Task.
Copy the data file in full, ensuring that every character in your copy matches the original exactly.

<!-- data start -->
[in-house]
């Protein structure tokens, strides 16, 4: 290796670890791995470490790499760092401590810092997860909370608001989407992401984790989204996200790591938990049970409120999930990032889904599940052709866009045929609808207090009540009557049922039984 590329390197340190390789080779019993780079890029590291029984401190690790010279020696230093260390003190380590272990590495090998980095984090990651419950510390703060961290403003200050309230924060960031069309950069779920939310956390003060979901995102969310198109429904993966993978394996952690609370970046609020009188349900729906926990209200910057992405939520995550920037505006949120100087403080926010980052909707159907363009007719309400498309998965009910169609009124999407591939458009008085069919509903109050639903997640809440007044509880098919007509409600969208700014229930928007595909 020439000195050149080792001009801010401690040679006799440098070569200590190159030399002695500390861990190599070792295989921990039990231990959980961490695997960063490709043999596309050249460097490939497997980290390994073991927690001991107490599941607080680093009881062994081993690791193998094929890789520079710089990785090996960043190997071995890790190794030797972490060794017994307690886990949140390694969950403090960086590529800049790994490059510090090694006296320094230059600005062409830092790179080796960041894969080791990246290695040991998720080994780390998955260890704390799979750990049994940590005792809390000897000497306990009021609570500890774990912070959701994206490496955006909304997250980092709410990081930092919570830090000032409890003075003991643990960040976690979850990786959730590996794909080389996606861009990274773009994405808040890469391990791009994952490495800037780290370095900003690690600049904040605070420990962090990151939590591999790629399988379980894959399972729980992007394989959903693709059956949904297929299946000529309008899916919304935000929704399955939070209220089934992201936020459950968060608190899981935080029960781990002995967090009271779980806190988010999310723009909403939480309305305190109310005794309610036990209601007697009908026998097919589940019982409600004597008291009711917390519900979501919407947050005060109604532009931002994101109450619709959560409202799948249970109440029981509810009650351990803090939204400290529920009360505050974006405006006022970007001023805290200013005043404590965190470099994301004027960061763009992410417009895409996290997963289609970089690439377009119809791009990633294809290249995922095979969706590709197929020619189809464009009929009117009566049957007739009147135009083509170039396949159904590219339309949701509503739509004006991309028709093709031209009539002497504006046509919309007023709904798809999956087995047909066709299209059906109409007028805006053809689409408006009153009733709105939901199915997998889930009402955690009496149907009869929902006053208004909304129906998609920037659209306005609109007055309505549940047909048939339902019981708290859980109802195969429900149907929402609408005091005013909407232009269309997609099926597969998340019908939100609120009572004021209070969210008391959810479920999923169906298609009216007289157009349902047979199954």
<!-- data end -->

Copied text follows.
[in-house]
């Protein structure tokens, strides 16, 4: 290796670890791995470490790499760092401590810092997860909370608001989407992401984790989204996200790591938990049970409120999930990032889904599940052709866009045929609808207090009540009557049922039984 590329390197340190390789080779019993780079890029590291029984401190690790010279020696230093260390003190380590272990590495090998980095984090990651419950510390703060961290403003200050309230924060960031069309950069779920939310956390003060979901995102969310198109429904993966993978394996952690609370970046609020009188349900729906926990209200910057992405939520995550920037505006949120100087403080926010980052909707159907363009007719309400498309998965009910169609009124999407591939458009008085069919509903109050639903997640809440007044509880098919007509409600969208700014229930928007595909 020439000195050149080792001009801010401690040679006799440098070569200590190159030399002695500390861990190599070792295989921990039990231990959980961490695997960063490709043999596309050249460097490939497997980290390994073991927690001991107490599941607080680093009881062994081993690791193998094929890789520079710089990785090996960043190997071995890790190794030797972490060794017994307690886990949140390694969950403090960086590529800049790994490059510090090694006296320094230059600005062409830092790179080796960041894969080791990246290695040991998720080994780390998955260890704390799979750990049994940590005792809390000897000497306990009021609570500890774990912070959701994206490496955006909304997250980092709410990081930092919570830090000032409890003075003991643990960040976690979850990786959730590996794909080389996606861009990274773009994405808040890469391990791009994952490495800037780290370095900003690690600049904040605070420990962090990151939590591999790629399988379980894959399972729980992007394989959903693709059956949904297929299946000529309008899916919304935000929704399955939070209220089934992201936020459950968060608190899981935080029960781990002995967090009271779980806190988010999310723009909403939480309305305190109310005794309610036990209601007697009908026998097919589940019982409600004597008291009711917390519900979501919407947050005060109604532009931002994101109450619709959560409202799948249970109440029981509810009650351990803090939204400290529920009360505050974006405006006022970007001023805290200013005043404590965190470099994301004027960061763009992410417009895409996290997963289609970089690439377009119809791009990633294809290249995922095979969706590709197929020619189809464009009929009117009566049957007739009147135009083509170039396949159904590219339309949701509503739509004006991309028709093709031209009539002497504006046509919309007023709904798809999956087995047909066709299209059906109409007028805006053809689409408006009153009733709105939901199915997998889930009402955690009496149907009869929902006053208004909304129906998609920037659209306005609109007055309505549940047909048939339902019981708290859980109802195969429900149907929402609408005091005013909407232009269309997609099926597969998340019908939100609120009572004021209070969210008391959810479920999923169906298609009216007289157009349902047979199954």